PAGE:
Motorcycle theft

The market for stolen bikes right now is so big, it is rediculous! Most bikes get taken around 2:00-3:30 am when noone is up looking out the windows. The theives will first drive around and look for bikes they and/or their customers want. Then they will return with their van and three or four other guys to help throw the bike in the back of van. It is a one, two, three process taking no longer than 5 minutes. Once the theives have your bike, they take it home, pop the ignition, get a new ignition done. Get the bike stamped up through the junk yard, get a new salvage title, new numbers and that’s it.

Thieves are looking at: R1s, R6, CBR600. Looking at anything that is fast. Most thieves are into the fast Honda, Suzuki, Yamaha, Kawasaki bike. Not the Harley, Buell, Triumph. Why? because that is the bike scene. The customer will tell the theif what they want. Most will charge $100 per cc of engine the bike has. The Hayabusa is $1500 on top. R6 will cost you $600.

Easiest place to snatch a bike is from an apartment complex. Thieves have cutters for all the high-end cable locks. A screw driver will pop any Kryptonite lock. People think that gated communties are safe. They are not. The keypad entry sequence is easy to compromise. A decoy will enter the complex and get the security guard to work with him while his accomplices take the bikes while the guard is distracted. The bikes and thieves are gone and the guard loses his job the next day.

The next easiest place to steal a bike is at hotels. Alot of people attend bike events and leave their bikes parked in a dark-ass corner. Thieves love this. This is not very smart. This is the first place they are going to look.

The next easiest place is the track. About 6000 bikes at these tracks. The bike owners will leave their bike to go watch the events. The thief is watching your bike and watching where you are at. Their accomplice will make sure you stay at the track while the thief takes your bike. Thieves communicate by Nextel and keep each other informed as to the best opporutnity to steal your bike.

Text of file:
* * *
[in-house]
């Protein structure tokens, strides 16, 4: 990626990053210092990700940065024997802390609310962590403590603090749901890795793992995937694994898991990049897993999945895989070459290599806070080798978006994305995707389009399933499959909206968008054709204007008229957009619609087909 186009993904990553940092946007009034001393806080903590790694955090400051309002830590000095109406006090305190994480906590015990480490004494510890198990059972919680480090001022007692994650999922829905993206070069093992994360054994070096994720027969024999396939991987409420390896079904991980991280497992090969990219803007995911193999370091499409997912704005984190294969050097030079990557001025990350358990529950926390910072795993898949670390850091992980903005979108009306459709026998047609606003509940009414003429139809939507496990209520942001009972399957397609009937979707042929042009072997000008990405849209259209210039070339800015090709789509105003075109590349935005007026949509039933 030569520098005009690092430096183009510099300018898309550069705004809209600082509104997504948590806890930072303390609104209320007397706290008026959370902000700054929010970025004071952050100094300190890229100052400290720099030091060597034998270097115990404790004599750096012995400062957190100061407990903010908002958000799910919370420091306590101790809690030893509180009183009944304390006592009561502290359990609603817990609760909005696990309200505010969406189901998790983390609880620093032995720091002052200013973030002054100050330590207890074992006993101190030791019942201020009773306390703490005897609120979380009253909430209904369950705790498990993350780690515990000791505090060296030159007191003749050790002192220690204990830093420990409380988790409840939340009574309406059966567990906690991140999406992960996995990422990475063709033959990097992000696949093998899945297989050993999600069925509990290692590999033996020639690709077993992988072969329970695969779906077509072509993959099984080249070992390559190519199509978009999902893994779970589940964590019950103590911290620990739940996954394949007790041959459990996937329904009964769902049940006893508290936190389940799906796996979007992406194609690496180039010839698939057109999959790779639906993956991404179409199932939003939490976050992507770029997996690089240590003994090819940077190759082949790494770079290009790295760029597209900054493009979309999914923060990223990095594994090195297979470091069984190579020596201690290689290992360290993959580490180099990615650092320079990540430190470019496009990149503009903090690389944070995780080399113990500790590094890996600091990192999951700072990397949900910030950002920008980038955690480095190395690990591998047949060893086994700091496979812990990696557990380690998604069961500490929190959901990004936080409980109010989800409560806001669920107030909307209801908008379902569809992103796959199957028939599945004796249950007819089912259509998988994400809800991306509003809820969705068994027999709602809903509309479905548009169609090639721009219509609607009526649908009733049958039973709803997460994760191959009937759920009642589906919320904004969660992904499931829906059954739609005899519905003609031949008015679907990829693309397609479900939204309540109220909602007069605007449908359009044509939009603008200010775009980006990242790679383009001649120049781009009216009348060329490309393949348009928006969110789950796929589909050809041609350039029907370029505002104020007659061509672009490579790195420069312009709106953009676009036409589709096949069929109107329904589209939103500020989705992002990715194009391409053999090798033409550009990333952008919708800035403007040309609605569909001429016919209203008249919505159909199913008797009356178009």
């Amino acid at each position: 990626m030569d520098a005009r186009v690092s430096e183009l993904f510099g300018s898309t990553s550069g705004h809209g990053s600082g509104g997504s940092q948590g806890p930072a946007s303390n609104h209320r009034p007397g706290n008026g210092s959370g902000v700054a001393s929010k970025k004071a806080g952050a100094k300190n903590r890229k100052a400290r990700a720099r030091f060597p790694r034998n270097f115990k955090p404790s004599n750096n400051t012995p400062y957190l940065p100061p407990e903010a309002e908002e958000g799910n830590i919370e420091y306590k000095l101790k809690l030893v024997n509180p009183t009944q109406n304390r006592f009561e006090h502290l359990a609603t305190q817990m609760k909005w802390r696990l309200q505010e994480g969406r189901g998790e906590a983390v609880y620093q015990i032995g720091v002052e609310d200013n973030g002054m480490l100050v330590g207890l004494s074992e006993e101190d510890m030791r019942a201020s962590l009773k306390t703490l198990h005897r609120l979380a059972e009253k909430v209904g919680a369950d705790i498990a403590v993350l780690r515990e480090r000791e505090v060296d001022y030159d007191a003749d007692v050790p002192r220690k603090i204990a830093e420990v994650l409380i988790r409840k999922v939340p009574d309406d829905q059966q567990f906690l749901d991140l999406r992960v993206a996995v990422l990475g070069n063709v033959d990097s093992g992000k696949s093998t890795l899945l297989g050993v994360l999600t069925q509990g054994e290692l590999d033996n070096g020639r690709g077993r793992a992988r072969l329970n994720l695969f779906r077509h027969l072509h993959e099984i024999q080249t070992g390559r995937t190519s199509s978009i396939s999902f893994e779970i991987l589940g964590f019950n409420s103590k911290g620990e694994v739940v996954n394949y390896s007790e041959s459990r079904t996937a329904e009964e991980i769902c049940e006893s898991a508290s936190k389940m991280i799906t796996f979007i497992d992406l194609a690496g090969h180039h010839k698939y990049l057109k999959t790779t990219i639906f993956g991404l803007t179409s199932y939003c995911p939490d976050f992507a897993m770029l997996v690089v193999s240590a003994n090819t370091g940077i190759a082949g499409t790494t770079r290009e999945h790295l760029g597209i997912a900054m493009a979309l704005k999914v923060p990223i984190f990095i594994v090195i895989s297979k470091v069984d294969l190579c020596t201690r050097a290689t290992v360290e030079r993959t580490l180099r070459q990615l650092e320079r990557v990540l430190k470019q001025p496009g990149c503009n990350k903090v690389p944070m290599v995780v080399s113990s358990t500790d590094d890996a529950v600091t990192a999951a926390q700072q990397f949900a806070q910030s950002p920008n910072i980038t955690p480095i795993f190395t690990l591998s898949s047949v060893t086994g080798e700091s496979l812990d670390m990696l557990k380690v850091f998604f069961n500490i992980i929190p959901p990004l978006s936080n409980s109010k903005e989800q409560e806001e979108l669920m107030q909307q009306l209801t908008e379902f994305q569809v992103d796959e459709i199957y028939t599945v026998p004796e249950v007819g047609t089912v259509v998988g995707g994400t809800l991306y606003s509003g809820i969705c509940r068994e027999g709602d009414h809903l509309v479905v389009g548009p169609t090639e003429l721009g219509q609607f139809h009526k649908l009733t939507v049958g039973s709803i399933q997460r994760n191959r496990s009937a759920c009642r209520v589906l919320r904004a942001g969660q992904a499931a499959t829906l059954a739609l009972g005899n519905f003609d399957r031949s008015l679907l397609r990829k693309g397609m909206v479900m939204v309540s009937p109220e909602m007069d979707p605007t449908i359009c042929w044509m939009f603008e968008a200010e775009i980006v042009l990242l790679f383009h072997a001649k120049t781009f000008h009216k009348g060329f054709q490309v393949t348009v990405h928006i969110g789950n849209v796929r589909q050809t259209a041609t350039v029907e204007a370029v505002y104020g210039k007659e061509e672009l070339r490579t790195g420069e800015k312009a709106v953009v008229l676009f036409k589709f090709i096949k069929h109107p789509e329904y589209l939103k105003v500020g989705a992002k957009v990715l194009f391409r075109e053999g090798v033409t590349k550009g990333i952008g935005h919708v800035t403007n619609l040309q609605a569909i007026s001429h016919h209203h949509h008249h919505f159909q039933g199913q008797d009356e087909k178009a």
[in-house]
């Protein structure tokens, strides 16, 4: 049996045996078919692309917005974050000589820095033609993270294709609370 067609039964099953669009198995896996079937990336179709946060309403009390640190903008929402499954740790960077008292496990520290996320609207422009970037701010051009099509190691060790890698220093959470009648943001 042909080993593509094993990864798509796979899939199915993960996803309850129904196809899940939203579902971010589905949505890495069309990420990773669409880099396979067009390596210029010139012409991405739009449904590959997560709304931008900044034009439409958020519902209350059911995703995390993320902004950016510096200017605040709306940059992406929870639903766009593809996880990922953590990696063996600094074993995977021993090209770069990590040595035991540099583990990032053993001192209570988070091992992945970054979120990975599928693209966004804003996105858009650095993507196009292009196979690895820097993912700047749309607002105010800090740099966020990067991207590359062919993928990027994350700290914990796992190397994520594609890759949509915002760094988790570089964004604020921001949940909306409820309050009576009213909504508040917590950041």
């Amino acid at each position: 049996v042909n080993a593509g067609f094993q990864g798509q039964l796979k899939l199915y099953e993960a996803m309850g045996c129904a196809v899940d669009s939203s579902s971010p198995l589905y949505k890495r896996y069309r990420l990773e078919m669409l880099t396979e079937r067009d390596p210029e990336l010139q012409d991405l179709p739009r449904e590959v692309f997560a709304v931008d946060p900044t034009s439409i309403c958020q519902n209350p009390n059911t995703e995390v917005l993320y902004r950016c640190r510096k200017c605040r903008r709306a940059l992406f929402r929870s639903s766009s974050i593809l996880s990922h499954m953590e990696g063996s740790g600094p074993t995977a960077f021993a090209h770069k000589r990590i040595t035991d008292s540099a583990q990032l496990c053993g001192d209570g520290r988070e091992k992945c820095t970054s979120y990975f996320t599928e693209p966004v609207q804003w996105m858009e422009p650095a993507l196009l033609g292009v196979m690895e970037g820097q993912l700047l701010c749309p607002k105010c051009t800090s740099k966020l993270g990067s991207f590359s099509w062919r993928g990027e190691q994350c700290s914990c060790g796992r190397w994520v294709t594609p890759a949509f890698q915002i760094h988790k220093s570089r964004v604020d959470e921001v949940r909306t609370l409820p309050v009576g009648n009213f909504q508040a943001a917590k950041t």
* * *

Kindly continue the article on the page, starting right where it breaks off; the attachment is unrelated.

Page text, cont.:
The safest place to put your bike to prevent it from being stolen is inside your house or your garage. Thieves will not waste time trying to break into your house to get your bike. If you have it in a complex or a storage unit, Yes, they will get it. If it is in your garage, they will not try to take it. Not worth taking the chance to get shot for your bike.

I thought this was a very interesting broadcast on bike thieves. When I lived in Sunnyvale, CA and owned my 1987 Kawasaki EX-500. I lived in an apartment complex. I had a car port. No garage. I had my bike locked to the support pole of the carport with a $80 high-end cable lock. I also had a $2 two-inch Masterlock on the front rotor of the bike. The Theives enter my complex with their pickup truck around 2:00 am. The bastards cut through the expensive cable lock with no problem at all. Do not waste your money on this crap. Next the thieves try cutting off the 2″ Masterlock on the front rotor. The bastards could not get a good angle and make enough noise to wake me. I look at and yell, “Your Busted.” They scatter like roaches. I call Sunnyvale’s finest, they catch the idiots speeding at 2:00 am down the expressway, find bolt cutters in the back. A clean bust. I go to court, the punks get sentenced, I get restitution and learn all the personal information on the theives. Go by where they live. Guess what? they live in a high-security condo complex. Go figure.